25th June 2014
Age UK is calling for a new approach to financial planning that builds up resilience later in life. It says that ill-health, divorce or the death of partner can derail someone’s financial plans overnight as show by its Financial Resilience in Later Life report, published today.
These factors are especially harmful when combined with retirement, which now routinely lasts 30 or 40 years for a growing number of people.
The report calls for a new approach to financial planning that concentrates on building resilience rather than developing a single ‘plan’ for retirement.
Age UK believes periodic financial MOTs and guidance in the lead up to retirement and in retirement are essential to ensure people are more financially resilient and better able to weather what life throws at them.
These ‘road-checks’ are particularly important for those with modest savings, many of whom will not have used traditional financial advice.
Latest figures show that two thirds of people in the UK do not take professional financial advice – marginally down on figures for 2012.
The report is the culmination of Age UK’s Financial Services Commission, a series of 3 summits involving industry leaders, Government, consumer advocates and older people.
Inspired by Lord Filkin’s warning last year that Government and society are ‘woefully unprepared for the UK’s ageing population’, the Commission’s objective was to devise ways to help people manage and prepare for retirement now that they are living longer than ever.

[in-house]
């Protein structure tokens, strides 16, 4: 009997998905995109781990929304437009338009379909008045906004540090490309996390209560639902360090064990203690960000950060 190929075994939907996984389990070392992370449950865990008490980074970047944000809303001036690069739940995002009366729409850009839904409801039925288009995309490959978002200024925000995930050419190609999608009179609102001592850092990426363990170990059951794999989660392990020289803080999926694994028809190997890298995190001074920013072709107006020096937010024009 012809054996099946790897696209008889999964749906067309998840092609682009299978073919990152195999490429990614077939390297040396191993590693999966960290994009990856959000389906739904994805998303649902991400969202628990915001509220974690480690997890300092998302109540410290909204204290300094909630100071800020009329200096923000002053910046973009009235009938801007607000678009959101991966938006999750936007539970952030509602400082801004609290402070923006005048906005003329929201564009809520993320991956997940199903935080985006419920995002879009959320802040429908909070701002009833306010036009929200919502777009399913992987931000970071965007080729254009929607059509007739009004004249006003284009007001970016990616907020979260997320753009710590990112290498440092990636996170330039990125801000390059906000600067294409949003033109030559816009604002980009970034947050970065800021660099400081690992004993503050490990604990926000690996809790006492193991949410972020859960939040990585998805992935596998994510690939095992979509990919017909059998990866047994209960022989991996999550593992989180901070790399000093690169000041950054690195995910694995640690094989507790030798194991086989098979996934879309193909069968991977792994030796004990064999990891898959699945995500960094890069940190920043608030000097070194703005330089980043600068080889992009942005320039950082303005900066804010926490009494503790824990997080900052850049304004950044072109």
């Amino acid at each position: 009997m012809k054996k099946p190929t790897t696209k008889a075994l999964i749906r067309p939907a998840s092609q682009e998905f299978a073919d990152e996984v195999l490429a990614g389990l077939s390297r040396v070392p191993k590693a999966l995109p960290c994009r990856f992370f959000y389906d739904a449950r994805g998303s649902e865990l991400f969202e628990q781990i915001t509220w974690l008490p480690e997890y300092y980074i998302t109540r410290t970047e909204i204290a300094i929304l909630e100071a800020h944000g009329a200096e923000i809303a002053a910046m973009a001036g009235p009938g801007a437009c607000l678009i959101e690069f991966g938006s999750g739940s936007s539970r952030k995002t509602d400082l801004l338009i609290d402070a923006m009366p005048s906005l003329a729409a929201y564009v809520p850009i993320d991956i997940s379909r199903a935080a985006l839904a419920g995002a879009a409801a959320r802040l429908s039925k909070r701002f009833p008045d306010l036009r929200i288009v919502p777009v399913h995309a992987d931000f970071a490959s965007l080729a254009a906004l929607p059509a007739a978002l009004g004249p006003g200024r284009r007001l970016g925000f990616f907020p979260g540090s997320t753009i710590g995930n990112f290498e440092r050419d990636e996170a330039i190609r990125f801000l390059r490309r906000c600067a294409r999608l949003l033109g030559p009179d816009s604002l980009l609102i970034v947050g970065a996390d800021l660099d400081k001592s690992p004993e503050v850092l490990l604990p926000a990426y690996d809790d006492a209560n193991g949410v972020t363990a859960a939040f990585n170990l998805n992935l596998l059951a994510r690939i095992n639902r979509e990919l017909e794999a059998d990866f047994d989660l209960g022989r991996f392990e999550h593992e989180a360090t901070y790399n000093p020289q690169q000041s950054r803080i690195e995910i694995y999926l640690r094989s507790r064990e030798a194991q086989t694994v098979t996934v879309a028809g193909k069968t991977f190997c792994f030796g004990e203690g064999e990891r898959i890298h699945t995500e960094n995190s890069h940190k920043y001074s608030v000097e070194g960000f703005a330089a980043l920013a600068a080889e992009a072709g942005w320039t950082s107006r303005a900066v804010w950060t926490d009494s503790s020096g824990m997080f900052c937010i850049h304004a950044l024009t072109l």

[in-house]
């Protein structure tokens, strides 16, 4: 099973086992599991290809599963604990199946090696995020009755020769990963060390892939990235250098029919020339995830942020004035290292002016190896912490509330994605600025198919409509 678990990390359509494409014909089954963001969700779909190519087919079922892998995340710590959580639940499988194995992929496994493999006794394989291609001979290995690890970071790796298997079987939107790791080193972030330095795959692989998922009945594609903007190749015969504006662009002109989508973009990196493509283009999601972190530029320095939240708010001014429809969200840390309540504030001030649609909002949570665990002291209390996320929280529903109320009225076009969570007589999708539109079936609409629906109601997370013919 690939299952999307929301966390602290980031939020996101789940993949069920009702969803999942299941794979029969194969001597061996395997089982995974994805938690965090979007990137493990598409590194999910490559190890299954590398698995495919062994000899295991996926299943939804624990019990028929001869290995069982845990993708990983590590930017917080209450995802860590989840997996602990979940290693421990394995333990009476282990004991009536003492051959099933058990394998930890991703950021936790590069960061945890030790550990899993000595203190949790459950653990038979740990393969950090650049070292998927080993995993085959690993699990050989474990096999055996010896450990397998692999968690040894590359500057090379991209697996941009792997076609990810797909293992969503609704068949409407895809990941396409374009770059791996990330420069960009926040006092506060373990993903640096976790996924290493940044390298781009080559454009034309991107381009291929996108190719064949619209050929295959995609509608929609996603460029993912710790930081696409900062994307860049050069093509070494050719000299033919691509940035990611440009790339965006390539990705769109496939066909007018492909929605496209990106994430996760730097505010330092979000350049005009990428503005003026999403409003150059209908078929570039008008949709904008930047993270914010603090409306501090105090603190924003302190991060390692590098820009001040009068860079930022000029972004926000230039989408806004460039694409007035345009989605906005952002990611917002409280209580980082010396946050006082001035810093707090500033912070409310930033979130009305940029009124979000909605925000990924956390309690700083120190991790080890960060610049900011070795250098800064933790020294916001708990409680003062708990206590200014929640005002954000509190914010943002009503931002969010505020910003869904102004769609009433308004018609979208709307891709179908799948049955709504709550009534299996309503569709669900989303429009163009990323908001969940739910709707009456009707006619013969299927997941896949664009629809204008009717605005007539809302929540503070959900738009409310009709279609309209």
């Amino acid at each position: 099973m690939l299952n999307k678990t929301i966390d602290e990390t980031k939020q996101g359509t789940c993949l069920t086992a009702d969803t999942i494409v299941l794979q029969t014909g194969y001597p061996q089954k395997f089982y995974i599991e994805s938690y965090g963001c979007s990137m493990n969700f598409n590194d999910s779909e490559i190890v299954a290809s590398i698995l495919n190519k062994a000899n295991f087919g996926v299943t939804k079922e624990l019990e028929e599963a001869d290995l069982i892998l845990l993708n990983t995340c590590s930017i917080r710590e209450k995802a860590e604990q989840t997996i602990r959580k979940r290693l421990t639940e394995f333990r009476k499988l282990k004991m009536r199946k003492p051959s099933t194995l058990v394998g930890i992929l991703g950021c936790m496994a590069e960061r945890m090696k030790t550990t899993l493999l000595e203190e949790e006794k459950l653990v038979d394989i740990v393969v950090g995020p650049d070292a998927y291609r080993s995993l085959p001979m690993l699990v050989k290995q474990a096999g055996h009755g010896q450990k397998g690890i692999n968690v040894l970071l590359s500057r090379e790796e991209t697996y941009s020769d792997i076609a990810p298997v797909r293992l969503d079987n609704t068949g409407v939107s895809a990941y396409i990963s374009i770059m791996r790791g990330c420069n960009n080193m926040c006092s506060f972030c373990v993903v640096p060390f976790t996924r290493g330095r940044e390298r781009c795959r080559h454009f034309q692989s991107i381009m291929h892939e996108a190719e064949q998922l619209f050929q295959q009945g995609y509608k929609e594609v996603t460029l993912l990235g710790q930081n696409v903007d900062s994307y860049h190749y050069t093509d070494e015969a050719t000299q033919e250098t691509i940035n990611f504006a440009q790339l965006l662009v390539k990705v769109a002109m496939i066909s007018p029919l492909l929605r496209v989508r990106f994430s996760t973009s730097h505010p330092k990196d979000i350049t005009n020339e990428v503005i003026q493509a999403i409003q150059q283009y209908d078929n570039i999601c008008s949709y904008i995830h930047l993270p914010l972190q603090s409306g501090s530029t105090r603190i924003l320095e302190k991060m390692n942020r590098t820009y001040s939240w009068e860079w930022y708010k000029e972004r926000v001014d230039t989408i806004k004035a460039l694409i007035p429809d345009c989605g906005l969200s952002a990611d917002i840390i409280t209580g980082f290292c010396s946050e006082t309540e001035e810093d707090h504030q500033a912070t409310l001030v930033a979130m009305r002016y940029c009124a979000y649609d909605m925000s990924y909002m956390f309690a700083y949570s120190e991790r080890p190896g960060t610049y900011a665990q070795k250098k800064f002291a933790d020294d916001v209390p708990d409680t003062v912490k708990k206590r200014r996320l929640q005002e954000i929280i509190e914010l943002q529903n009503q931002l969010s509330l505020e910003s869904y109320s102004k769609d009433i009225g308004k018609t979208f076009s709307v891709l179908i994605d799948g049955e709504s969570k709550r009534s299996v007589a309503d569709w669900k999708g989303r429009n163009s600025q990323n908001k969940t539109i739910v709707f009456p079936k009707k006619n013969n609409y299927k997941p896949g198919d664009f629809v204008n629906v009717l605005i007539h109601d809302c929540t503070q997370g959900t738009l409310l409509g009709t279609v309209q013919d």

Tom Wright, Age UK Group Chief Executive and Co-chair of the Financial Services Commission, said: “With retirement now often lasting 30 or 40 years – a third of your life – we’re in critical need of a radical new approach to making later life financially secure and comfortable. The concept of making one set of retirement plans at pension age is not fit for purpose.
“We believe a series of financial MOTs at significant points throughout retirement, together with a robust state and private pensions system, is the real way to help people make ends meet and live comfortably.
“We hope the financial services industry, regulators and Government who worked with us during the Commission will now act on the blueprint we’ve laid out as a result of our discussions so that people in Britain can feel financially prepared for and confident about their later lives.”
Low readiness for ageing
Research shows that there is widespread concern about finances in later life. Age UK research reveals that almost 2m people in England (20%) aged between 50 and 64 – the so called ‘baby boomers’ (people born between 1946 and 1964) show very low readiness for ageing in terms of financial resources and health.
One fifth of men and two fifths of women have no private pension at all, and half of all women have a private pension worth less than £22,000 – equivalent to just £1,300 a year.
Financial Resilience in Later Life
The Financial Services Commission report says it sets out our roadmap for industry, Government and regulators to take to improve the financial resilience of our ageing society. The report calls for more honesty and transparency in financial products, particularly around investment returns.
It also warns of the growing risk of scams following the Budget announcement that pensions will no longer have to be converted into annuities from April 2015.